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Folk Dance Federation of California, South, Inc.

By Dick Oakes

A a, Ą ą, B b, C c, Ć ć, D d, E e, Ę ę, F f, G g,
H h, I i, J j, K k, L l, Ł ł, M m, N n, Ń ń, O o, Ó ó, P p,
R r, S s, Ś ś, T t, U u,
W w, Y y, Z z, Ź ź, Ż ż

The Polish alphabet consists of 32 characters. The accent is always on the next-to-last syllable. Ada Dziewanowska tells us, "Because u and ó sound exactly the same, children always have problems in spelling words with those sounds."

Polish is the second most widely spoken Slavic language, after Russian and ahead of Ukrainian.

Letters not listed below are pronounced approximately as in English.

A, a  - a as in father
Ą, ą  - on, nasalized, as in the French "on"
E, e  - e as in let
Ę, ę  - eh-on, nasalized; almost like "en" in ten
I, i  - i as in machine
O, o  - o as in gone
Ó, ó  - oo as in boot (same sound as u)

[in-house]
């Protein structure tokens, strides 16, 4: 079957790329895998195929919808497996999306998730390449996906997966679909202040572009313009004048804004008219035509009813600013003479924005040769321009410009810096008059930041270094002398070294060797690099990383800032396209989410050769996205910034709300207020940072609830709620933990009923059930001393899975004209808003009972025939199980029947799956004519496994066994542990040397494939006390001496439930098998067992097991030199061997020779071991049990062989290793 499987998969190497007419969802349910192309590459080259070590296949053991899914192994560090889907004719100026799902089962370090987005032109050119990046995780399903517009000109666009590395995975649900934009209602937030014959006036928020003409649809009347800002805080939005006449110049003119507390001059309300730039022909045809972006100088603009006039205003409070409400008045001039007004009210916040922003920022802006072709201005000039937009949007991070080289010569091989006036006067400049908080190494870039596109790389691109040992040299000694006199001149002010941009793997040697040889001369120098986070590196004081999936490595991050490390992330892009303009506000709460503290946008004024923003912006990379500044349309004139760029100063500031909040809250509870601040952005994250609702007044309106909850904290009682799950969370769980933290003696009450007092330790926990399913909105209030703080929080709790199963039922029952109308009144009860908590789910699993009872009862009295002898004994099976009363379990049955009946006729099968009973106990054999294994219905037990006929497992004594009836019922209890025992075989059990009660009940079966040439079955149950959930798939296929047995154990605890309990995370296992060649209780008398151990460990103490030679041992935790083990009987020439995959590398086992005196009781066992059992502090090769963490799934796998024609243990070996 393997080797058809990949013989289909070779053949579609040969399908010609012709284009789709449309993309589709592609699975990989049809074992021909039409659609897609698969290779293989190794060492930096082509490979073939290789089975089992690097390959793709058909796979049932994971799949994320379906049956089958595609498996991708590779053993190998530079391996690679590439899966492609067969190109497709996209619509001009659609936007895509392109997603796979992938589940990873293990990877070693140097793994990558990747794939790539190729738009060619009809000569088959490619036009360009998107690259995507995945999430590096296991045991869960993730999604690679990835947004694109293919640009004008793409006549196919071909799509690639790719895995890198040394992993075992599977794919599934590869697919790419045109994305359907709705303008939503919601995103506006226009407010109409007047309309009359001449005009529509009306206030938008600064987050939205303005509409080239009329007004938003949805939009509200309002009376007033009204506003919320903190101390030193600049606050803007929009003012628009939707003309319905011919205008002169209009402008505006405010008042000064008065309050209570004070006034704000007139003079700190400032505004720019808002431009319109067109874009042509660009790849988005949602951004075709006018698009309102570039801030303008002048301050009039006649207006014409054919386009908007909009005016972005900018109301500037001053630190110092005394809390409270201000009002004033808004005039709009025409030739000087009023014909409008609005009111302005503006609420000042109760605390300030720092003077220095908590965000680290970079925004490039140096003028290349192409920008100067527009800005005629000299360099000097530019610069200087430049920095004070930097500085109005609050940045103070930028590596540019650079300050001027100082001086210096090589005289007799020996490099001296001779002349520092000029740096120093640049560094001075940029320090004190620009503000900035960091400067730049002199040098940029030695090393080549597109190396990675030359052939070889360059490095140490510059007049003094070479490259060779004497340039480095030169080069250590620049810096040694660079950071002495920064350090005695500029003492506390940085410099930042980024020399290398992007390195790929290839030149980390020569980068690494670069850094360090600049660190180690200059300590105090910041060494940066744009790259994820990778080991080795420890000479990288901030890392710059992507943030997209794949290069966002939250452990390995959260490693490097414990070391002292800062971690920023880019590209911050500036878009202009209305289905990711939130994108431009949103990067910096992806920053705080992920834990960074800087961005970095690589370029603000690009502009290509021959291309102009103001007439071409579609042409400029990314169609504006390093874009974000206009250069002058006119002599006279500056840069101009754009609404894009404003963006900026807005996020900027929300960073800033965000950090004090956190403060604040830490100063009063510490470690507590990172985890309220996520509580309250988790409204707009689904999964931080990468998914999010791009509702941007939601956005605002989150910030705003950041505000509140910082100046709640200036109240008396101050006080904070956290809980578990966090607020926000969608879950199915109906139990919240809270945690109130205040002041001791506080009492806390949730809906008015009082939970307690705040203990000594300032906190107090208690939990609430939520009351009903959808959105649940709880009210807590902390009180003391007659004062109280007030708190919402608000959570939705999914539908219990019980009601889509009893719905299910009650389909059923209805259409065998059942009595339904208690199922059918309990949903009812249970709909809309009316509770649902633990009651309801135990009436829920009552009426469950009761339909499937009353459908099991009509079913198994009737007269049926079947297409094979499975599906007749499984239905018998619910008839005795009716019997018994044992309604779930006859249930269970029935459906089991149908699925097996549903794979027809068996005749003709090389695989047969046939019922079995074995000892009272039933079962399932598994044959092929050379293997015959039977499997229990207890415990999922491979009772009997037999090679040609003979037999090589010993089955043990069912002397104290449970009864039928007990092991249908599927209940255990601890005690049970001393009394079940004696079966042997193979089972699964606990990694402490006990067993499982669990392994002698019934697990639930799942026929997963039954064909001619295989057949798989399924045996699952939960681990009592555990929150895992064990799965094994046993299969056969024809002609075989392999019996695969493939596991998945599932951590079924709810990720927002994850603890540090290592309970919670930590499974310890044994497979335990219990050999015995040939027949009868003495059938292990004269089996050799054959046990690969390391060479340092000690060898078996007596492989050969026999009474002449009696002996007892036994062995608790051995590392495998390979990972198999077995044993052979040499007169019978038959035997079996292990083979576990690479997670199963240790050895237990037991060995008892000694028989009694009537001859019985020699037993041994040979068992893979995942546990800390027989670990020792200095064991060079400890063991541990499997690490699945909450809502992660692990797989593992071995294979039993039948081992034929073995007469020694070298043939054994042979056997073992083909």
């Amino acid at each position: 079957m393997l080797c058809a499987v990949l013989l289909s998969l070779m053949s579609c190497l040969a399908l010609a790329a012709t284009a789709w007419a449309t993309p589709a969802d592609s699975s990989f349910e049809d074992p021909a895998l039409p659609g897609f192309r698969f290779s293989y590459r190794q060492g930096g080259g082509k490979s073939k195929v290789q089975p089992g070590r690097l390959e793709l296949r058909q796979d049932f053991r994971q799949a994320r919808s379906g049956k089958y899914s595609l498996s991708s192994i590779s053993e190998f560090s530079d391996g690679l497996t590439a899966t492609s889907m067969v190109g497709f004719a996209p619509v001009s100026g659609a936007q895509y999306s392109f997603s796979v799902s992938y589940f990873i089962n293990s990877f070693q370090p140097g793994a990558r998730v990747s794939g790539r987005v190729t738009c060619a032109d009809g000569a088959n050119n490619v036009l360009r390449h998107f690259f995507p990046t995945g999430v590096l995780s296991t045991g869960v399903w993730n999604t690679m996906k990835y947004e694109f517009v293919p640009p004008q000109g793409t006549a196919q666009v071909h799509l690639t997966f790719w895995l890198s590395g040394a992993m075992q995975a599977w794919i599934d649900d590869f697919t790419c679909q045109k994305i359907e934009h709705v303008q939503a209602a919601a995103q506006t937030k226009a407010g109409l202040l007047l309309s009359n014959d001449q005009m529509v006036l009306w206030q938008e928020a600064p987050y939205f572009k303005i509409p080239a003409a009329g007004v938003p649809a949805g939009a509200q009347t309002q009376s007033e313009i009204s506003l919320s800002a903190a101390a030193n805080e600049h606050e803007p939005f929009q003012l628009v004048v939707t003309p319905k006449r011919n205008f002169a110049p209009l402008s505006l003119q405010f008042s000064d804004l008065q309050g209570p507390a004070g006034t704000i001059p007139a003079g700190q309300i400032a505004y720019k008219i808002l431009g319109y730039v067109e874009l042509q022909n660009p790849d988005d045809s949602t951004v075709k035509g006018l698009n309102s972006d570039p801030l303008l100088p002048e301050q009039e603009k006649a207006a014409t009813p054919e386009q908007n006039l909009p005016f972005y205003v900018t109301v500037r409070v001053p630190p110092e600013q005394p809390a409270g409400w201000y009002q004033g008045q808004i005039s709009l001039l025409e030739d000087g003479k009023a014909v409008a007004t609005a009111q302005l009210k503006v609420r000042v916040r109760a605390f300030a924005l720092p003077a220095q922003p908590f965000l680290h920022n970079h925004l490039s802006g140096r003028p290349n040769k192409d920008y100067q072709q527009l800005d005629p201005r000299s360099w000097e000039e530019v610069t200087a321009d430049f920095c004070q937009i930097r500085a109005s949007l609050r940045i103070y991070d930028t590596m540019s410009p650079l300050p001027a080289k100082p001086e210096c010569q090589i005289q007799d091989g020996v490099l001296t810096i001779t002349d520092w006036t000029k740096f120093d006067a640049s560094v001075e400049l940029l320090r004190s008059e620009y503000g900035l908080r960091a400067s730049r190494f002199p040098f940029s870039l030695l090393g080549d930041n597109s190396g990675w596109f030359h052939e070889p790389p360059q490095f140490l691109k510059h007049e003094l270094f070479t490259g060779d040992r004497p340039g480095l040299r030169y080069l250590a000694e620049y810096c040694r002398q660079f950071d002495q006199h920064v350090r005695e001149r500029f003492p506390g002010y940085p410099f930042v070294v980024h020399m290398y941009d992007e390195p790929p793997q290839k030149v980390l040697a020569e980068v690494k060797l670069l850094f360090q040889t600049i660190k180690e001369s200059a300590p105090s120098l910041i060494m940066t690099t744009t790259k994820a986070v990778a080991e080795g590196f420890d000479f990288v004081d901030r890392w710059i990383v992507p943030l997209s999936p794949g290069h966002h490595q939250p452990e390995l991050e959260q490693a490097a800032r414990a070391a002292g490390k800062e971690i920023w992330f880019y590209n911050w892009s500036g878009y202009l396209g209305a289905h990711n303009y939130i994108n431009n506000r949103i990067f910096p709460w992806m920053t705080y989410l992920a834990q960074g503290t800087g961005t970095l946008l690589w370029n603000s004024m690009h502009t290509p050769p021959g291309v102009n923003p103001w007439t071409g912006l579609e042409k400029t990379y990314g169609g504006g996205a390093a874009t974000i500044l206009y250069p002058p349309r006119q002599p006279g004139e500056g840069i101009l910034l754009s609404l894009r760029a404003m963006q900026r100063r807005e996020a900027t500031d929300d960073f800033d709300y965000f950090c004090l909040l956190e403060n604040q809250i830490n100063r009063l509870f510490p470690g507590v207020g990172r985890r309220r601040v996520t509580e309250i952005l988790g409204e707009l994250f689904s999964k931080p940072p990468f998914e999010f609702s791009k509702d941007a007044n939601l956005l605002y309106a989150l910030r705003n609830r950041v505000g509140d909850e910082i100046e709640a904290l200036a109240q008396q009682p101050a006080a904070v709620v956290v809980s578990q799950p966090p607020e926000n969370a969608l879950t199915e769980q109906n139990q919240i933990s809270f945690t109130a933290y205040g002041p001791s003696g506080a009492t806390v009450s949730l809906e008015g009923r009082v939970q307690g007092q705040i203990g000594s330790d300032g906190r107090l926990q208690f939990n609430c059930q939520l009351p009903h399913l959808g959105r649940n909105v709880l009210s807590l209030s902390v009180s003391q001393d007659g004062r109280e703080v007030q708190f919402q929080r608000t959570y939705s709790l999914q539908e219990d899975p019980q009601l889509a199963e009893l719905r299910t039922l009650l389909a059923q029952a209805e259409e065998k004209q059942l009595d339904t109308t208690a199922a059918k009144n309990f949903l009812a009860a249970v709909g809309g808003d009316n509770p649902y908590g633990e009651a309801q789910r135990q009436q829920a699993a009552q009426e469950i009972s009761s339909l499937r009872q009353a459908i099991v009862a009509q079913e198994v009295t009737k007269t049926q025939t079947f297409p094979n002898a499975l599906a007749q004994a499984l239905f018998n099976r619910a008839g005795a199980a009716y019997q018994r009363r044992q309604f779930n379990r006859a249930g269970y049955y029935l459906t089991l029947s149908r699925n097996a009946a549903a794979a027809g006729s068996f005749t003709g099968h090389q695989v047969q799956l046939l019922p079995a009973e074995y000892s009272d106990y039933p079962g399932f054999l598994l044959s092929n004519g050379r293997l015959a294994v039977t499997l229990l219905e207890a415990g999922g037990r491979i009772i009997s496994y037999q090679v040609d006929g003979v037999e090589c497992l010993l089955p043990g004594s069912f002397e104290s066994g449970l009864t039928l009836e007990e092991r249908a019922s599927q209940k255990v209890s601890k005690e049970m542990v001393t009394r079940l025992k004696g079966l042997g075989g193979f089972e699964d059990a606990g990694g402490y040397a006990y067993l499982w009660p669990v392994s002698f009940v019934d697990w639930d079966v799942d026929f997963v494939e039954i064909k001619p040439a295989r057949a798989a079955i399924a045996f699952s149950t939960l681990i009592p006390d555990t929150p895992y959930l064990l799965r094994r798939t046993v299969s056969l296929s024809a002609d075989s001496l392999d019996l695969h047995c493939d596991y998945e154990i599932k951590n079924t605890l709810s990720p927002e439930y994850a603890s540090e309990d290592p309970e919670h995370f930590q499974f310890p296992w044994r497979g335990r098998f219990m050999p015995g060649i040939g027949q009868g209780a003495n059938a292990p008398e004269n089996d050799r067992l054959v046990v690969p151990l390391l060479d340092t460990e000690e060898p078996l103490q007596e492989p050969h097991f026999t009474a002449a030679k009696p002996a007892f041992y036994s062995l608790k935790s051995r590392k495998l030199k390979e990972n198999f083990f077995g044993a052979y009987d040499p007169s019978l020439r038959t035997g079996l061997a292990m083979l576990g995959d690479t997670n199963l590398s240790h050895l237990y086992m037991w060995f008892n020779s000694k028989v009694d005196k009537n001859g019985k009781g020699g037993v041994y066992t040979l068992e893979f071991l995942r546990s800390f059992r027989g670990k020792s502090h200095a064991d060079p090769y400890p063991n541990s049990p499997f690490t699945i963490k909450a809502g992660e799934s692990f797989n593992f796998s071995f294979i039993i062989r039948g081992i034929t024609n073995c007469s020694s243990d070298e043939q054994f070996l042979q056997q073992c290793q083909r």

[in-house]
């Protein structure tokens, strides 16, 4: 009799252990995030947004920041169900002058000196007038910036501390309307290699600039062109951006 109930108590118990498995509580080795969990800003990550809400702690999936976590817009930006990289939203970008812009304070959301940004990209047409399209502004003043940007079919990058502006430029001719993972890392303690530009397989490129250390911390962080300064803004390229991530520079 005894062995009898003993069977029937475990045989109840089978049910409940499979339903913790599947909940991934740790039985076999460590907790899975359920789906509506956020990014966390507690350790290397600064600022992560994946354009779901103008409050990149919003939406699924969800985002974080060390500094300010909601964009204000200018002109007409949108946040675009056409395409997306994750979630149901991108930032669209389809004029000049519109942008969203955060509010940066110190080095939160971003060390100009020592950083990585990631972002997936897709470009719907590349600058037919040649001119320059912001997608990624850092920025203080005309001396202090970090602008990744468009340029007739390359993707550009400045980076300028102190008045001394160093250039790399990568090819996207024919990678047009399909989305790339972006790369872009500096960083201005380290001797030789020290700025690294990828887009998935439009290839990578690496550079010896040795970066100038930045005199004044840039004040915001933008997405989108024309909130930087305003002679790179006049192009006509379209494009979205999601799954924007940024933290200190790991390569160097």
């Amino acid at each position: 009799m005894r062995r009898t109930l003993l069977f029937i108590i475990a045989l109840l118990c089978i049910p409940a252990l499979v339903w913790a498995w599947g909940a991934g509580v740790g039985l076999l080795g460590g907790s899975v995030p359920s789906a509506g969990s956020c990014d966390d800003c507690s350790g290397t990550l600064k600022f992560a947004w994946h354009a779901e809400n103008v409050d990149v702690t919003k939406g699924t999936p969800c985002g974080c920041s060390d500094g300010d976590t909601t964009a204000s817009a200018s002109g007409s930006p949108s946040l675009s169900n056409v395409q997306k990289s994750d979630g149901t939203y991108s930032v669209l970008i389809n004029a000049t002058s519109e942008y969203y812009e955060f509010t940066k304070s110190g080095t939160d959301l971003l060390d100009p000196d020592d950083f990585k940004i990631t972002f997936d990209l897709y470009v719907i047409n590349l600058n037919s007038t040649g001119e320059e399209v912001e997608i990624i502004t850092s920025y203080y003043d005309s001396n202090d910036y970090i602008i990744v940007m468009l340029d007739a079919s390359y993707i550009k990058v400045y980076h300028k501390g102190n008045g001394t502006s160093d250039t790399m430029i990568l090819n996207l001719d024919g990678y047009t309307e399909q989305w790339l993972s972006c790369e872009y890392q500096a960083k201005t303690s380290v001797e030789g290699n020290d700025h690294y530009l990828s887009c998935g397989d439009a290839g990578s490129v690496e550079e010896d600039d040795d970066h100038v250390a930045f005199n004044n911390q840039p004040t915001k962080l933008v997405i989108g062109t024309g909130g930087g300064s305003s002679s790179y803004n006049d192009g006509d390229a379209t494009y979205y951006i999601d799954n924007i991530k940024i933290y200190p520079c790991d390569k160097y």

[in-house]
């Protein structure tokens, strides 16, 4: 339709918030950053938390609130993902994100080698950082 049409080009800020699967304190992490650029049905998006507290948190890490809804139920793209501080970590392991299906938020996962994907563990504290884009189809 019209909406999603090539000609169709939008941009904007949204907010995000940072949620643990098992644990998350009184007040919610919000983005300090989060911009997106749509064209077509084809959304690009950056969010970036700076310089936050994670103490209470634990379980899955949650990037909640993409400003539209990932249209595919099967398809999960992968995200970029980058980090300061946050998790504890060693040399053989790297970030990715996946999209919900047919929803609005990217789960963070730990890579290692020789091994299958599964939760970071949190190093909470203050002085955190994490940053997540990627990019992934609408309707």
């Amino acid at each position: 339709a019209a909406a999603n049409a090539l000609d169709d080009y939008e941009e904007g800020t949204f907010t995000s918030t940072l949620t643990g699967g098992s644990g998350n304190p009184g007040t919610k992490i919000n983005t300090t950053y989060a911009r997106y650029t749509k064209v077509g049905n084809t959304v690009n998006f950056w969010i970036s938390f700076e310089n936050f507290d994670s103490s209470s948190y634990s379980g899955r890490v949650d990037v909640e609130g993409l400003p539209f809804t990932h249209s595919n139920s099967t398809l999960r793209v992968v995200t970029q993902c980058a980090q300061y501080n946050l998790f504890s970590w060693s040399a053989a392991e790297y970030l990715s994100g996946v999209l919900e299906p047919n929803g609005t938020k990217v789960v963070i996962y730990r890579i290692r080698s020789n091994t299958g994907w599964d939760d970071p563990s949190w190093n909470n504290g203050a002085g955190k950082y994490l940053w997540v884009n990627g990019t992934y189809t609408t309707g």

U, u  - u as in duke (same sound as ó)
C, c  - c as in dance (ts)
Ć, ć  - c as in cello (ch)
D, d  - d as in dance but final d is unvoiced as t
G, g  - g as in go but final g is unvoiced as k
H, h  - ch as in loch (slightly gutteral kh)
J, j  - y as in yes
Ł, ł  - w as in wake but final w is unvoiced as f
Ń, ń  - ny as in canyon
R, r  - slightly rolled as in Spanish or Scottish
Ś, ś  - s as in sure, but softer than sugar (sh)
W, w  - v as in vote
Y, y  - y as in gypsum
Ź, ź  - z as in azure (zh)
Ż, ż  - z as in azure (but more like zzh - same sound as Rz)
Ch, ch  - ch as in loch (gutteral kh)
Cz, cz  - ch as in church
Dz, dz  - dz as in adze but j as in jewell if followed by an i
Sz, sz  - sh as in ship
Rz, rz  - z as in azure (but more like zzh - same sound as ż); like sh as in harsh after a consonant
If the letter i precedes a vowel, it is not pronounced but rather functions only as a softener.
If the letter i follows a consonant, it changes the consonant:
Bi, bi  - bee
Mi, mi  - mee
Ci, ci  - chyee (Ć ć)
Ni, ni  - ni as in onion (Ń ń)
Si, si  - shyee (Ś ś)
Zi, zi  - zyee (Ź ź)